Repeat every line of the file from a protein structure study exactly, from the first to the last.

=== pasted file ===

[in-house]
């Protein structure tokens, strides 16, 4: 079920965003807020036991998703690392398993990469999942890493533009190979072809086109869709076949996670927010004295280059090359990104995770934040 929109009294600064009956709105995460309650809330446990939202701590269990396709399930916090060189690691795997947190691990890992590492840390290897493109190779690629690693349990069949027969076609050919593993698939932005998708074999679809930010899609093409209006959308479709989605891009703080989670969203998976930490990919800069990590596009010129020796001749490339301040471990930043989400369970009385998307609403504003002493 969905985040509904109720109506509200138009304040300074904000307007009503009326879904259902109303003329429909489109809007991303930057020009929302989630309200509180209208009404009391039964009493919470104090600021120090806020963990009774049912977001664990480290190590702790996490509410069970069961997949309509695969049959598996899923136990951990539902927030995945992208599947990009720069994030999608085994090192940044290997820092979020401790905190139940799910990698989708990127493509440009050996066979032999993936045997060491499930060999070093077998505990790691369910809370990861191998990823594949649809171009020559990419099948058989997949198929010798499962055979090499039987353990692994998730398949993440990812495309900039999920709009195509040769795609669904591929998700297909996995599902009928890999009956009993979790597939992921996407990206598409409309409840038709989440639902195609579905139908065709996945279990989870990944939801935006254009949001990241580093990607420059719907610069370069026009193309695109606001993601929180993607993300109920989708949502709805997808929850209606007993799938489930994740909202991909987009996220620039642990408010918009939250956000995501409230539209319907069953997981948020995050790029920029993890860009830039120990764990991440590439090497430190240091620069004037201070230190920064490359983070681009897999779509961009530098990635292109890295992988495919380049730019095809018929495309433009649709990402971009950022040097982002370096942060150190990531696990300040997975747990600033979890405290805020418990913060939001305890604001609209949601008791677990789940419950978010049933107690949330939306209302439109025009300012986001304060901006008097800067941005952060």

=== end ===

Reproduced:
[in-house]
């Protein structure tokens, strides 16, 4: 079920965003807020036991998703690392398993990469999942890493533009190979072809086109869709076949996670927010004295280059090359990104995770934040 929109009294600064009956709105995460309650809330446990939202701590269990396709399930916090060189690691795997947190691990890992590492840390290897493109190779690629690693349990069949027969076609050919593993698939932005998708074999679809930010899609093409209006959308479709989605891009703080989670969203998976930490990919800069990590596009010129020796001749490339301040471990930043989400369970009385998307609403504003002493 969905985040509904109720109506509200138009304040300074904000307007009503009326879904259902109303003329429909489109809007991303930057020009929302989630309200509180209208009404009391039964009493919470104090600021120090806020963990009774049912977001664990480290190590702790996490509410069970069961997949309509695969049959598996899923136990951990539902927030995945992208599947990009720069994030999608085994090192940044290997820092979020401790905190139940799910990698989708990127493509440009050996066979032999993936045997060491499930060999070093077998505990790691369910809370990861191998990823594949649809171009020559990419099948058989997949198929010798499962055979090499039987353990692994998730398949993440990812495309900039999920709009195509040769795609669904591929998700297909996995599902009928890999009956009993979790597939992921996407990206598409409309409840038709989440639902195609579905139908065709996945279990989870990944939801935006254009949001990241580093990607420059719907610069370069026009193309695109606001993601929180993607993300109920989708949502709805997808929850209606007993799938489930994740909202991909987009996220620039642990408010918009939250956000995501409230539209319907069953997981948020995050790029920029993890860009830039120990764990991440590439090497430190240091620069004037201070230190920064490359983070681009897999779509961009530098990635292109890295992988495919380049730019095809018929495309433009649709990402971009950022040097982002370096942060150190990531696990300040997975747990600033979890405290805020418990913060939001305890604001609209949601008791677990789940419950978010049933107690949330939306209302439109025009300012986001304060901006008097800067941005952060």